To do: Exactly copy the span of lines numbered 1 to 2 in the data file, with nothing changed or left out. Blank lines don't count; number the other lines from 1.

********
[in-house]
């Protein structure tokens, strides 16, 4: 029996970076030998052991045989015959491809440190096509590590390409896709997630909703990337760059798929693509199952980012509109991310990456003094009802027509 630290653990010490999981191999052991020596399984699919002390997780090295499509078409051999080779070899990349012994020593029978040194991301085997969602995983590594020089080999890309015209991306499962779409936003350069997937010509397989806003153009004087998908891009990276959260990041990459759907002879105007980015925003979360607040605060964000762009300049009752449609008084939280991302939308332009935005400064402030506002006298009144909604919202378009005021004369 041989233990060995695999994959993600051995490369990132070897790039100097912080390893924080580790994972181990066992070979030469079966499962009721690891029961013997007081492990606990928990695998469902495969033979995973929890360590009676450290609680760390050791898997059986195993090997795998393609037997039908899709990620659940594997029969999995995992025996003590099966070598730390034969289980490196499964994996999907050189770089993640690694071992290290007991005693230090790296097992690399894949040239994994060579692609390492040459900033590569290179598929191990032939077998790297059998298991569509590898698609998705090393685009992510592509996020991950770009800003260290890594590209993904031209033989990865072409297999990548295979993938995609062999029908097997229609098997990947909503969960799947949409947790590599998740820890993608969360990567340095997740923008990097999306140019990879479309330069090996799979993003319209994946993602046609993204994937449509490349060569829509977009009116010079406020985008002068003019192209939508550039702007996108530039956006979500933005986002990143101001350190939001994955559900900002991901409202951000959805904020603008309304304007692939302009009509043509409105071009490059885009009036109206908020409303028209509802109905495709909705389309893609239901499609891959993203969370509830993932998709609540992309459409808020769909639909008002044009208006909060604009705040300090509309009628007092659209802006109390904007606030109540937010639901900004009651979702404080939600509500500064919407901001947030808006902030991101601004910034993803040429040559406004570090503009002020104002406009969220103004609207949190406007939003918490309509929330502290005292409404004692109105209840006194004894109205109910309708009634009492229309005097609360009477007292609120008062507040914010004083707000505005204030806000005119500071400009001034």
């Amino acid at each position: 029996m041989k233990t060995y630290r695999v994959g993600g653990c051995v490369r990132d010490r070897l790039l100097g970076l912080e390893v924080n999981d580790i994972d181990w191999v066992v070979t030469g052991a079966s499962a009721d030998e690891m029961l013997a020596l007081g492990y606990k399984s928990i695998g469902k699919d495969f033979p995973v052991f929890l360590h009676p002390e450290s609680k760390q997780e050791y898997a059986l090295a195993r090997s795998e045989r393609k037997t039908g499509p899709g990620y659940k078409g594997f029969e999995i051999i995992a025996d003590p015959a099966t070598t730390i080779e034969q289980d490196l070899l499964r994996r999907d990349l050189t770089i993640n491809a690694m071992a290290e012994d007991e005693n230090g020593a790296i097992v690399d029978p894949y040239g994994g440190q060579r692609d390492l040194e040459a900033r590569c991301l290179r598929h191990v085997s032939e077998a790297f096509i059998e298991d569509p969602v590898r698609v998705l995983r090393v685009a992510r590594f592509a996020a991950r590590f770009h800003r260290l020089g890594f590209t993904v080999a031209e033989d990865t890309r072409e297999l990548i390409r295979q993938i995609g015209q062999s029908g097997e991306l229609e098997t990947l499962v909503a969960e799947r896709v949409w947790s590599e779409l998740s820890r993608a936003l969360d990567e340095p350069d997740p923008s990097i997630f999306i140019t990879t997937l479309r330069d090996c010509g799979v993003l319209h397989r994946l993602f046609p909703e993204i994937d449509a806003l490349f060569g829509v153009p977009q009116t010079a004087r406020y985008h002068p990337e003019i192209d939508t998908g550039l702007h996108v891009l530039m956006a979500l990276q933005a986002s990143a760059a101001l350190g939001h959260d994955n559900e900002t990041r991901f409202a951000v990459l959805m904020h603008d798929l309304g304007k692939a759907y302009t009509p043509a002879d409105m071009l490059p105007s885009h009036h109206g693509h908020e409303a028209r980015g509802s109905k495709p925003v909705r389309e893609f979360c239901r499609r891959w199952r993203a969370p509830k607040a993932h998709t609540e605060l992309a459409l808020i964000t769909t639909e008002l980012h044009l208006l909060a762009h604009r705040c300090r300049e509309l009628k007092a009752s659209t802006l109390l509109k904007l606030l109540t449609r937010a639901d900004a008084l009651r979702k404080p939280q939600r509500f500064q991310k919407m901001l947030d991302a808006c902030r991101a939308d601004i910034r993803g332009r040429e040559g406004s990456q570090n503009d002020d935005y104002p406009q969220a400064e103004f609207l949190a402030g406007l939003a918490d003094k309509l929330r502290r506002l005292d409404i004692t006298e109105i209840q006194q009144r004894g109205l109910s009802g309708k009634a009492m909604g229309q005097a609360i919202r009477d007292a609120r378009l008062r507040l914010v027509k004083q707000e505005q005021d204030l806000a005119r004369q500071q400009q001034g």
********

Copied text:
[in-house]
């Protein structure tokens, strides 16, 4: 029996970076030998052991045989015959491809440190096509590590390409896709997630909703990337760059798929693509199952980012509109991310990456003094009802027509 630290653990010490999981191999052991020596399984699919002390997780090295499509078409051999080779070899990349012994020593029978040194991301085997969602995983590594020089080999890309015209991306499962779409936003350069997937010509397989806003153009004087998908891009990276959260990041990459759907002879105007980015925003979360607040605060964000762009300049009752449609008084939280991302939308332009935005400064402030506002006298009144909604919202378009005021004369 041989233990060995695999994959993600051995490369990132070897790039100097912080390893924080580790994972181990066992070979030469079966499962009721690891029961013997007081492990606990928990695998469902495969033979995973929890360590009676450290609680760390050791898997059986195993090997795998393609037997039908899709990620659940594997029969999995995992025996003590099966070598730390034969289980490196499964994996999907050189770089993640690694071992290290007991005693230090790296097992690399894949040239994994060579692609390492040459900033590569290179598929191990032939077998790297059998298991569509590898698609998705090393685009992510592509996020991950770009800003260290890594590209993904031209033989990865072409297999990548295979993938995609062999029908097997229609098997990947909503969960799947949409947790590599998740820890993608969360990567340095997740923008990097999306140019990879479309330069090996799979993003319209994946993602046609993204994937449509490349060569829509977009009116010079406020985008002068003019192209939508550039702007996108530039956006979500933005986002990143101001350190939001994955559900900002991901409202951000959805904020603008309304304007692939302009009509043509409105071009490059885009009036109206908020409303028209509802109905495709909705389309893609239901499609891959993203969370509830993932998709609540992309459409808020769909639909008002044009208006909060604009705040300090509309009628007092659209802006109390904007606030109540937010639901900004009651979702404080939600509500500064919407901001947030808006902030991101601004910034993803040429040559406004570090503009002020104002406009969220103004609207949190406007939003918490309509929330502290005292409404004692109105209840006194004894109205109910309708009634009492229309005097609360009477007292609120008062507040914010004083707000505005204030806000005119500071400009001034």